Some teachers might rationalize that they shouldn’t give negative comments. Indeed, calling students bad, lazy, stupid, idiotic, poor, slow, and other such negative terms is not only derogatory; it is labeling them with negative words that tend to stick and that reinforce negative behaviour. But calling some students excellent, perfect, or great is also labeling, which tends to stick as well, and helps feed egos that, in all likelihood, do not need that kind of pampering.

What’s wrong with simply saying “correct” or “right” if the answer is correct or right? And if a student tries but doesn’t quite get the answer, saying “perfect” or “good job” then seeking another answer from someone else contradicts the praise, because there should be no other answer, since the first answer was already perfect.

How many ways can we provide praise without going overboard? I have compiled a list of several words that can be used alone or in phrases that teachers can use to express praise. You can also, most certainly, come up with your own set of words, or mix and match what is in the list to suit different occasions. Note that some words will work in either list.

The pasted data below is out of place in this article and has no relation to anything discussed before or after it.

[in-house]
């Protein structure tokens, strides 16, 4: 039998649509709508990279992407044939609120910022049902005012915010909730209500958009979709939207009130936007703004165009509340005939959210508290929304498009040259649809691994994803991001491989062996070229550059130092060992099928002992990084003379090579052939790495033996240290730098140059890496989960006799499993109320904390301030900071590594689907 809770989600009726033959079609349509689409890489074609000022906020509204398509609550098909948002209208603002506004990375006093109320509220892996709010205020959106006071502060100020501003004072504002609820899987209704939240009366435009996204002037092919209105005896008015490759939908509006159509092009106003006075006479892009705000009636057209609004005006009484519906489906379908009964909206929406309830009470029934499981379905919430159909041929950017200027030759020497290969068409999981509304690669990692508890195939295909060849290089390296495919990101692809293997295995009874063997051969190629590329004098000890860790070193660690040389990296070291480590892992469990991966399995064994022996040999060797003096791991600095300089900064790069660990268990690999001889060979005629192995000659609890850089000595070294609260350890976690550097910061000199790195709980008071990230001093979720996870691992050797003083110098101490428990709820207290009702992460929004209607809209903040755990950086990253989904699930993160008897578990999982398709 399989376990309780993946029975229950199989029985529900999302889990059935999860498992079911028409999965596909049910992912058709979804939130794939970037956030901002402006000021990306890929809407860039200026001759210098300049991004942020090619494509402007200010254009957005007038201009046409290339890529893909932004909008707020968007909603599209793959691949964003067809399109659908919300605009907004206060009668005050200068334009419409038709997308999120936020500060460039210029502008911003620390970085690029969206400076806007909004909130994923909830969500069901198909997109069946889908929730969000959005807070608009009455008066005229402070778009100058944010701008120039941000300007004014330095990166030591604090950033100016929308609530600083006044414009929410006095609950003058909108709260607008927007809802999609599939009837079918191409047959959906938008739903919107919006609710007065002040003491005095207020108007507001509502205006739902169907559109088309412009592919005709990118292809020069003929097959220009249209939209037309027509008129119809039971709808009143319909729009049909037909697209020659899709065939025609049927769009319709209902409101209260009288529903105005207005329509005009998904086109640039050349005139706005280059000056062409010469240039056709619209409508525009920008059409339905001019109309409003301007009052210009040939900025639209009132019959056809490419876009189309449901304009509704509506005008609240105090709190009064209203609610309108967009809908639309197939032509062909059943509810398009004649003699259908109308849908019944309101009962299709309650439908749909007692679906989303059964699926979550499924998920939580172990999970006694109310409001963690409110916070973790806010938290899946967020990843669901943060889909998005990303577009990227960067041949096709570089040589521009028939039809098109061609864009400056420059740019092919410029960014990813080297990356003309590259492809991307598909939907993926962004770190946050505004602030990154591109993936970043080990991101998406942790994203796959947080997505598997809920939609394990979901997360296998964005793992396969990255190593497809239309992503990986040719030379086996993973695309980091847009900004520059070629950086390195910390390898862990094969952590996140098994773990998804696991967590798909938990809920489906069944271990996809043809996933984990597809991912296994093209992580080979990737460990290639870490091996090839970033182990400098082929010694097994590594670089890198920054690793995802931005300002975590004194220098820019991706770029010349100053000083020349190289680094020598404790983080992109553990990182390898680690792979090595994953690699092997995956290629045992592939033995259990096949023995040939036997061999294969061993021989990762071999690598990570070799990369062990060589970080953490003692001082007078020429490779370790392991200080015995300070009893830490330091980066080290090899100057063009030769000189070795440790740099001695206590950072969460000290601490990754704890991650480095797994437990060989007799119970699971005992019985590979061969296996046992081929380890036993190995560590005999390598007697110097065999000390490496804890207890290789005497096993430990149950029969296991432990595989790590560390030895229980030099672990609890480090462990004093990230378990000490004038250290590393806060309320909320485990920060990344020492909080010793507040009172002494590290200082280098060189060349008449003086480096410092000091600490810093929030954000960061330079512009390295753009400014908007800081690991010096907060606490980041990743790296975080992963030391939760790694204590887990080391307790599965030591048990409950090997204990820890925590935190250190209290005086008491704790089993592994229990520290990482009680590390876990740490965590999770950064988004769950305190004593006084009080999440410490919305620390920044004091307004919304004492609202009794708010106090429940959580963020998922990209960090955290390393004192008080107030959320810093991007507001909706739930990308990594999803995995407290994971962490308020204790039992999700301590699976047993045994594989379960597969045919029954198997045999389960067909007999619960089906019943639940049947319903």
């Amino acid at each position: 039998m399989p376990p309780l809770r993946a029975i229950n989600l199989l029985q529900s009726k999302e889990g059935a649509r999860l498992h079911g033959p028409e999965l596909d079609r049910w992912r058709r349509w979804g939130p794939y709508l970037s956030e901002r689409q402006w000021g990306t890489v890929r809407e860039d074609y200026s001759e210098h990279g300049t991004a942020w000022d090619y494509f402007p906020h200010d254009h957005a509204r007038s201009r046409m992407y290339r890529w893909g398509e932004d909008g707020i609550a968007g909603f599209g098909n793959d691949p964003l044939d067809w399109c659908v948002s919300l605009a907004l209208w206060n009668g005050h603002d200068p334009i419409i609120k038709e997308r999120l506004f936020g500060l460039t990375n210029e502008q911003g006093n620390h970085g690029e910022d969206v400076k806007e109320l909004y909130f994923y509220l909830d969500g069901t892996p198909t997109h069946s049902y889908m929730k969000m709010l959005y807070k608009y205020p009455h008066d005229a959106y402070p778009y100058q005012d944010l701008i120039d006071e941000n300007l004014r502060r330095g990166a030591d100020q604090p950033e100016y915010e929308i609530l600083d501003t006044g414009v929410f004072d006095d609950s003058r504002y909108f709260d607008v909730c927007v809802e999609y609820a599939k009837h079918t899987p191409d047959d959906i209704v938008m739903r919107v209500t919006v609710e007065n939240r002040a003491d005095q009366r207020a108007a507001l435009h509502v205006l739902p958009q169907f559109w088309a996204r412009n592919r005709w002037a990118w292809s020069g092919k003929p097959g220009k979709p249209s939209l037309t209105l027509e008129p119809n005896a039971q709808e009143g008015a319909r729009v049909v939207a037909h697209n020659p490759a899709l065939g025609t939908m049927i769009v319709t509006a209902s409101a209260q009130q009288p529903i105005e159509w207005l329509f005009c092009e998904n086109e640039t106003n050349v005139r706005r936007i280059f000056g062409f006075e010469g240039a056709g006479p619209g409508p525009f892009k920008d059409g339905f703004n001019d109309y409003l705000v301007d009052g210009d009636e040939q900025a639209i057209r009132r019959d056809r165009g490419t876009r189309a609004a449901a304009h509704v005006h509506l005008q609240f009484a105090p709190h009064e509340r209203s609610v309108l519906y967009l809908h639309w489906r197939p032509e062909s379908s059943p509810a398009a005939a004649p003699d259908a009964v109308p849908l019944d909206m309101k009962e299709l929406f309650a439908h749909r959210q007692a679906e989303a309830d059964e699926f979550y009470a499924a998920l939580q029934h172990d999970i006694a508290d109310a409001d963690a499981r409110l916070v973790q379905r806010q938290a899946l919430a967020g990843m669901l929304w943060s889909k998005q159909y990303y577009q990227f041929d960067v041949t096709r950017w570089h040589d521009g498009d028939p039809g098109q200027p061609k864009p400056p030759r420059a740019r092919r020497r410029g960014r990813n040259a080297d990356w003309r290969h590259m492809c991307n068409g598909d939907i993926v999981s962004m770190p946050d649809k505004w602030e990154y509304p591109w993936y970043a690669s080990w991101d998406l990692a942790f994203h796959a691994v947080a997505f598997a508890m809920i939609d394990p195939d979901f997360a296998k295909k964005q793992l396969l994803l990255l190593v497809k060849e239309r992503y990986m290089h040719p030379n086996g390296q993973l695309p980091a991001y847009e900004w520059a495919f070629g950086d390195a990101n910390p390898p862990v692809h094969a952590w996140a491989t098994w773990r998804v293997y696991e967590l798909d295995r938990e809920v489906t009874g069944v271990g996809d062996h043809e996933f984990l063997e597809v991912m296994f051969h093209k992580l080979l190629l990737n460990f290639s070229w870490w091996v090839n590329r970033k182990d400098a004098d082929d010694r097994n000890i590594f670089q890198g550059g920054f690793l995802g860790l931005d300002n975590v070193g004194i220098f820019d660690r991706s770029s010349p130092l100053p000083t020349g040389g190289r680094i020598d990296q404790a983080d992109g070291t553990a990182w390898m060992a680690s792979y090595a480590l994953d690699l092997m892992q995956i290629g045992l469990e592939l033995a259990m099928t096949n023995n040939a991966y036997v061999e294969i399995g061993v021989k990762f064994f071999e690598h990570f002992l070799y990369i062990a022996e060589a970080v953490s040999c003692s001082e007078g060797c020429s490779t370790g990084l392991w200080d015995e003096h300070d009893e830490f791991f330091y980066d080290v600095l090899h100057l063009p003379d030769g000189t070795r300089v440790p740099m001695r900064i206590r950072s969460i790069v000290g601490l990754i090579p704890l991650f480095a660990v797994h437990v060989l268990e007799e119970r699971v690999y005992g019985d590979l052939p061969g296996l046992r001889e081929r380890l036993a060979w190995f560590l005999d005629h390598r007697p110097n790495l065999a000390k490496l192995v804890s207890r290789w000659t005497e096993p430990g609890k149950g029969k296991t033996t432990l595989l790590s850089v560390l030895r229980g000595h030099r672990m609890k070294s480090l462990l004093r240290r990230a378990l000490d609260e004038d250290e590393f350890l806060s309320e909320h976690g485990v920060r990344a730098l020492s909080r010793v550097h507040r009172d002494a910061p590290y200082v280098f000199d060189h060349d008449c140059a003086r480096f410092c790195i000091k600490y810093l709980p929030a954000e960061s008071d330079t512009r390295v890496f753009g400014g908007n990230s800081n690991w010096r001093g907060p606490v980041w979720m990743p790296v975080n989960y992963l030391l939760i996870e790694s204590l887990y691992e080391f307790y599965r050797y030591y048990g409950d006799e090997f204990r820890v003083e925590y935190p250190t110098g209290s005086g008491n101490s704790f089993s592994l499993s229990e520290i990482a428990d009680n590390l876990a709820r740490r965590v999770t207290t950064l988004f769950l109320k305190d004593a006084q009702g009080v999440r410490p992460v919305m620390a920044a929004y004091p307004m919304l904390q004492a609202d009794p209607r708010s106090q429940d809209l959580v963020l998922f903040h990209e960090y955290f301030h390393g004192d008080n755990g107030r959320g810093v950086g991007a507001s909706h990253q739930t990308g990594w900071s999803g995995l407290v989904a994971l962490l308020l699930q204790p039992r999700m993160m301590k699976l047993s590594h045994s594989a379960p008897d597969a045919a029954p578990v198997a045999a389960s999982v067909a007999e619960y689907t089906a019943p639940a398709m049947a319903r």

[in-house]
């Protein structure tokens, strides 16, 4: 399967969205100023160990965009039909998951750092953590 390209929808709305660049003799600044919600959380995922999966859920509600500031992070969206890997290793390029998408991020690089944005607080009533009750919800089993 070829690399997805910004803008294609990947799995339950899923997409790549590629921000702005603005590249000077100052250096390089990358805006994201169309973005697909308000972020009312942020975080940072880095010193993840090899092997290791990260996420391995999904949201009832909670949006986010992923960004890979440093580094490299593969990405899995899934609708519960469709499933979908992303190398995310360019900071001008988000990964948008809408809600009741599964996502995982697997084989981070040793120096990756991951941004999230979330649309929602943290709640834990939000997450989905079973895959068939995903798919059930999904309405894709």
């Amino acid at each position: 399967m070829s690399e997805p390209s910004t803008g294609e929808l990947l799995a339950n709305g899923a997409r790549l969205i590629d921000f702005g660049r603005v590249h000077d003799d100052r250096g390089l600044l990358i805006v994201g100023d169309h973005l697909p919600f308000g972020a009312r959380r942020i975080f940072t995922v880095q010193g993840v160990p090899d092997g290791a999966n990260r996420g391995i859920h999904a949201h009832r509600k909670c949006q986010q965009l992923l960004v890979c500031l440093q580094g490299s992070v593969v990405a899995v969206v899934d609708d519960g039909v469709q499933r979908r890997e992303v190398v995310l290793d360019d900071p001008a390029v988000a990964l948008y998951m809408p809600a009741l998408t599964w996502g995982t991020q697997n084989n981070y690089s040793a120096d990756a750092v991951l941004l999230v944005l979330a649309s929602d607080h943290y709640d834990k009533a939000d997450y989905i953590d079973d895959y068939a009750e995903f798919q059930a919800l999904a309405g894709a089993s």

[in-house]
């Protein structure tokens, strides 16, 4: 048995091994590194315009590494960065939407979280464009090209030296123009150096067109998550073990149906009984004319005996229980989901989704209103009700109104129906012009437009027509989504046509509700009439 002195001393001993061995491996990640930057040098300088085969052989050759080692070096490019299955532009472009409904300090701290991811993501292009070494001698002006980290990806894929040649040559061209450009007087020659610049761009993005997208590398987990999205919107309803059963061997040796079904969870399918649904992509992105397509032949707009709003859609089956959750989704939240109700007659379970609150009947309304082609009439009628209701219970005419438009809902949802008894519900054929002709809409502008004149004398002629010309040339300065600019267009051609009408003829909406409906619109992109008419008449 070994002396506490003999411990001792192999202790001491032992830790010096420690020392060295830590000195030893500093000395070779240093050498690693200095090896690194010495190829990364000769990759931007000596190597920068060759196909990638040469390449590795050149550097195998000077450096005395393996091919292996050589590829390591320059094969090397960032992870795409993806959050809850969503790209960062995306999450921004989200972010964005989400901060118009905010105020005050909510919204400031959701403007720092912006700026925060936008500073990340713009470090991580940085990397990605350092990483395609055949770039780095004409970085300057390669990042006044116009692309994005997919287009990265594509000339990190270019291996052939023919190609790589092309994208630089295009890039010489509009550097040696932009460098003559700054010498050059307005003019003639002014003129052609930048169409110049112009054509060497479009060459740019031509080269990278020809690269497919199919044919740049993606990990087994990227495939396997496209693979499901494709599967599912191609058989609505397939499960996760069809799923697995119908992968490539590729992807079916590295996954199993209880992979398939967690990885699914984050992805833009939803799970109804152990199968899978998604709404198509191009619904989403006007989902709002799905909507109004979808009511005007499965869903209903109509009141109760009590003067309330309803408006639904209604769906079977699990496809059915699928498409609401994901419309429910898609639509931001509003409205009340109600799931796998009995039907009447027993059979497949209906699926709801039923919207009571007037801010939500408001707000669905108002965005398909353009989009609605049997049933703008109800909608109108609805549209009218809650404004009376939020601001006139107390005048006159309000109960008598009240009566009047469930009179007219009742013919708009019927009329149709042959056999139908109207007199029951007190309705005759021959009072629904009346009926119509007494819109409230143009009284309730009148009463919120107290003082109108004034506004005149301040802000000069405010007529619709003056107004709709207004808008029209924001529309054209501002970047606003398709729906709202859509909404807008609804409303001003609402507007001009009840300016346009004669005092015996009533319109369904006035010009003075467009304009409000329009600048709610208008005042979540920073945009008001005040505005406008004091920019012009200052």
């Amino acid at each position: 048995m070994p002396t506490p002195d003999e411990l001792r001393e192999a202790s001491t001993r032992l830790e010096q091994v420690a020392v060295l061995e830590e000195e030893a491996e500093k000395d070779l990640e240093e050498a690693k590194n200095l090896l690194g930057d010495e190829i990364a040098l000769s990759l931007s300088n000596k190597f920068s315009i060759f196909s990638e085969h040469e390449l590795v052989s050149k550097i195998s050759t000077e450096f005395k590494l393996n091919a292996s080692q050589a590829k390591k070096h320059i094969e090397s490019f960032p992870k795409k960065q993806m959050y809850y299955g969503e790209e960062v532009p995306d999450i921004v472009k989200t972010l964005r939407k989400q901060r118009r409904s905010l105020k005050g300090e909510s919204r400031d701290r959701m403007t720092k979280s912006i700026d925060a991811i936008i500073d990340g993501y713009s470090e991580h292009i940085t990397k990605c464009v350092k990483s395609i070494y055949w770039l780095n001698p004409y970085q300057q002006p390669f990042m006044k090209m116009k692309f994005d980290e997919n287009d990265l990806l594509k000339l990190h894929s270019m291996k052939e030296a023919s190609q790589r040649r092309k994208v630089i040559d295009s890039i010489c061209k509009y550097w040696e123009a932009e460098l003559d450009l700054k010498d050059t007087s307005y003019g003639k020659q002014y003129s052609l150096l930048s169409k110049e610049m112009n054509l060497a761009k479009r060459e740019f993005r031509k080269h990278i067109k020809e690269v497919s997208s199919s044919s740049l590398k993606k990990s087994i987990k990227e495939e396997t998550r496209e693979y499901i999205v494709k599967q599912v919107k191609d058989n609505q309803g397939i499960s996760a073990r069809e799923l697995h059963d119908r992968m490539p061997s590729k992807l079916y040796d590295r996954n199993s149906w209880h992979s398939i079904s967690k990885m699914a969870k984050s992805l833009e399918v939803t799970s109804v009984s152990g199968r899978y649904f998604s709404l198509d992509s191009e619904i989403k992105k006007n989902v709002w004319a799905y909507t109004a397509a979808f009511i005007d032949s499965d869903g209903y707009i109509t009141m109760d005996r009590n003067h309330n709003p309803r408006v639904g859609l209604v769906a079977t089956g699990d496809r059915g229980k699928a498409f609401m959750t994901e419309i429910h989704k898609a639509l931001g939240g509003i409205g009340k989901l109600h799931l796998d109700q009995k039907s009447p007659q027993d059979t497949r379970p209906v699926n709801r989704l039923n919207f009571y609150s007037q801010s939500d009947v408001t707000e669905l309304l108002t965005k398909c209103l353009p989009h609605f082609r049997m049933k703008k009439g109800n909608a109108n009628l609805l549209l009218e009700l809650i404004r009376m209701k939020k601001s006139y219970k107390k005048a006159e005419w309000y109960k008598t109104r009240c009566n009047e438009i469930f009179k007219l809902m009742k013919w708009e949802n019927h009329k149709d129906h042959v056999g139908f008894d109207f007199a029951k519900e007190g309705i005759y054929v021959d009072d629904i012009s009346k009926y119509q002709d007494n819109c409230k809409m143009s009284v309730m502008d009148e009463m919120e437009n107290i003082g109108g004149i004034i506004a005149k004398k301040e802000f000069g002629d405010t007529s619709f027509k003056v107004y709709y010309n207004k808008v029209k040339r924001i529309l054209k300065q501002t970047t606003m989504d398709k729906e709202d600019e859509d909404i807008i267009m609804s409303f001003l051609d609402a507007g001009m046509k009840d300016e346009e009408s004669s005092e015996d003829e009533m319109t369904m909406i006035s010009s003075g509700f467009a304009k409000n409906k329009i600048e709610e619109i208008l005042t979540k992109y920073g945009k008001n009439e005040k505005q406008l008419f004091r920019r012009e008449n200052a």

I will add to this list as I remember words of praise that suit various classroom situations, and I will also greatly appreciate your suggestions of words that can be added to this list.

A Praise Vocabulary for Teachers, Tutors, Parents and Leaders

Words to praise work

  1. accurate
  2. analytical
  3. attractive
  4. brief
  5. clear
  6. colourful
  7. comprehensive
  8. concise
  9. correct
  10. creative
  11. descriptive
  12. entertaining
  13. evocative
  14. exact
  15. good examples
  16. good reasoning
  17. good word choice
  18. grammatical
  19. illustrative
  20. inspiring
  21. interesting
  22. logical